Linting is important to reduce errors and improve the overall quality of your code. It also helps to make your code consistent over time, and across teams and individuals. It’s great at catching problematic bits of code early on, and in most cases, lets you know how to fix them! Let’s look at the pros and cons.
Linting will flag up any unused variables in your code. Any potentially unreachable bits of code! (Did you test an if statement by changing the logic to a 1 == 1 comparison?) It can also help to find issues with indexing beyond array lengths.
It will catch errors early, we all know the best time to find a bug is during development. The longer a bug is left undetected and unresolved, the costlier it is to fix.
Linting can produce a lot of errors and warnings. Sometimes as many as there are lines of source code. This can lead to a lot of false positives and may deter you from fixing what is really important. That’s why setting up the rules, to begin with, is crucial.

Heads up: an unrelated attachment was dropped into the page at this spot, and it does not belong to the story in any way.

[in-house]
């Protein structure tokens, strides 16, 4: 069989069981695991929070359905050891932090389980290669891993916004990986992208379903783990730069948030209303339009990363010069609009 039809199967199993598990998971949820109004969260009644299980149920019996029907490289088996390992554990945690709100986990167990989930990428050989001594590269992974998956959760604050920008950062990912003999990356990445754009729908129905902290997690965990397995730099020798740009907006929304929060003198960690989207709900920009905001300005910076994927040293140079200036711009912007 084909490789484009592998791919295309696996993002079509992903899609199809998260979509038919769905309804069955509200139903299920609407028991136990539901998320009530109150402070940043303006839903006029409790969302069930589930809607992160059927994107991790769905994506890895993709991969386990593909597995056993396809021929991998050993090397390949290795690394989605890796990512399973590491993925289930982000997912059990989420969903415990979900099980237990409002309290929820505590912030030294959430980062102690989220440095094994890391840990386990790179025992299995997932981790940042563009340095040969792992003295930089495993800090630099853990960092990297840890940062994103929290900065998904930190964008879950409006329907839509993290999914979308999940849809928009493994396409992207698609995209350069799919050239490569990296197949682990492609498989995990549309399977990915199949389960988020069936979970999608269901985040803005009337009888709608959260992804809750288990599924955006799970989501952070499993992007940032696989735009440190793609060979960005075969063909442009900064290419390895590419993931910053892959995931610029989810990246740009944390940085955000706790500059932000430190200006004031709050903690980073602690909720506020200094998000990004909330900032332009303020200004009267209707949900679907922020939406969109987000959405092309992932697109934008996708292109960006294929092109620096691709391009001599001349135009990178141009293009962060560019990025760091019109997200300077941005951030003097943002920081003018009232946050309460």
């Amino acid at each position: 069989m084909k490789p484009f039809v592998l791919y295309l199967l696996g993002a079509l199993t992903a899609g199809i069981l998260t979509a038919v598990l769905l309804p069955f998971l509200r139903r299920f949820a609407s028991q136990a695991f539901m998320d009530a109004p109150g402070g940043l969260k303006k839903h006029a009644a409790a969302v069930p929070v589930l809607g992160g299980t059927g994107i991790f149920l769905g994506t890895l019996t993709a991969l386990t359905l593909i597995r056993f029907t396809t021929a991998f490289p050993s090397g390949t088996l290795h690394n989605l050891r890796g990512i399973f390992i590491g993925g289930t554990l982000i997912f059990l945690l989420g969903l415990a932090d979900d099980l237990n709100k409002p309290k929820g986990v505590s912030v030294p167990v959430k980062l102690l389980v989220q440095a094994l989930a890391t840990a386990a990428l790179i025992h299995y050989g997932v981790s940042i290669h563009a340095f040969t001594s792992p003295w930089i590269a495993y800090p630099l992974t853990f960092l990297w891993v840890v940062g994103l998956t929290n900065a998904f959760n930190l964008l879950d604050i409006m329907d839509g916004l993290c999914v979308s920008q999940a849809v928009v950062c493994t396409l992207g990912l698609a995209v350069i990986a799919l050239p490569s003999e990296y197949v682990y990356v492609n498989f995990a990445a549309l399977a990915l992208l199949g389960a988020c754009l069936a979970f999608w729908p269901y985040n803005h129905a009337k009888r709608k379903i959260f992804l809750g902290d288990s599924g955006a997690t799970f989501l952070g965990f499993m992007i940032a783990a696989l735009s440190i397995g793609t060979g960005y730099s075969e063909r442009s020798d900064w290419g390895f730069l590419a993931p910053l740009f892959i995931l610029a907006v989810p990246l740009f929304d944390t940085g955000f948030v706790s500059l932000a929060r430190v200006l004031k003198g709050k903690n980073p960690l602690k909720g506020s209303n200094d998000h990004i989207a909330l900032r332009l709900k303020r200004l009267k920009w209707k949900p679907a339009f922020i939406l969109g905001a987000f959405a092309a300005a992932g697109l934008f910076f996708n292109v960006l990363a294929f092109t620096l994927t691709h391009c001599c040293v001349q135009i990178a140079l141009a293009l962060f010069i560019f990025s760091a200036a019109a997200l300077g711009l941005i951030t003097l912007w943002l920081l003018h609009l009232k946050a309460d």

Linting will identify violations of best practices. It won’t teach you those best practices. Developers can use linting to improve their code, but they might not replicate the standards that are advised.
Linting is inexpensive in actual time and cost, but it can decrease developer productivity, as they fix or alter the code to conform to these rules.
How to enforce it?
So this is the tricky bit. As we can see, there are pros and cons to the notion of linting. Do you want to get your product shipped quickly or conforming with best practices that may speed up future work? There is always a trade-off, and this is something to remember.
Do you expect your team to fix all the issues every time they change something? Should they just have to keep what they have changed tidy? Maybe you just want to inform them, hoping they make any relevant changes?
The Happy Medium
What I’ve found is that some level of linting is useful, especially in unison with a code review process. Having basic things fixed before they go for code review means generic checks are no longer made by the human eye. It also allows us to focus on the important aspects,rather than the subjective.
We should check if we can refactor the code? Whether it would benefit from being split up, either into different files or functions? Is there sufficient documentation? Do we have tests covering important functionality? Is it scalable and secure?